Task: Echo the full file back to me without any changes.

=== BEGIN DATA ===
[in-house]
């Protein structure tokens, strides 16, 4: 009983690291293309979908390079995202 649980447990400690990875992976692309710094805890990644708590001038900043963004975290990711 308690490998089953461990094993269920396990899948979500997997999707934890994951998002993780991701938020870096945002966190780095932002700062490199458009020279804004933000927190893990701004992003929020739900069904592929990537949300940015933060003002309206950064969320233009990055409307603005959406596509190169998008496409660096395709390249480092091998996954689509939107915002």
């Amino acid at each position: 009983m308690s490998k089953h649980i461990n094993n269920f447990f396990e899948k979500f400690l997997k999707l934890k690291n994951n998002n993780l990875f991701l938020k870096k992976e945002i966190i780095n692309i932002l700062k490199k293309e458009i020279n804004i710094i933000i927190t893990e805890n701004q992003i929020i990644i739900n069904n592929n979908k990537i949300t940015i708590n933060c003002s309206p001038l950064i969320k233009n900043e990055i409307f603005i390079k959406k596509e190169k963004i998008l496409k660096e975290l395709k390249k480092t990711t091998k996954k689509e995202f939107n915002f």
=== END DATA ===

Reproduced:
[in-house]
């Protein structure tokens, strides 16, 4: 009983690291293309979908390079995202 649980447990400690990875992976692309710094805890990644708590001038900043963004975290990711 308690490998089953461990094993269920396990899948979500997997999707934890994951998002993780991701938020870096945002966190780095932002700062490199458009020279804004933000927190893990701004992003929020739900069904592929990537949300940015933060003002309206950064969320233009990055409307603005959406596509190169998008496409660096395709390249480092091998996954689509939107915002």
């Amino acid at each position: 009983m308690s490998k089953h649980i461990n094993n269920f447990f396990e899948k979500f400690l997997k999707l934890k690291n994951n998002n993780l990875f991701l938020k870096k992976e945002i966190i780095n692309i932002l700062k490199k293309e458009i020279n804004i710094i933000i927190t893990e805890n701004q992003i929020i990644i739900n069904n592929n979908k990537i949300t940015i708590n933060c003002s309206p001038l950064i969320k233009n900043e990055i409307f603005i390079k959406k596509e190169k963004i998008l496409k660096e975290l395709k390249k480092t990711t091998k996954k689509e995202f939107n915002f």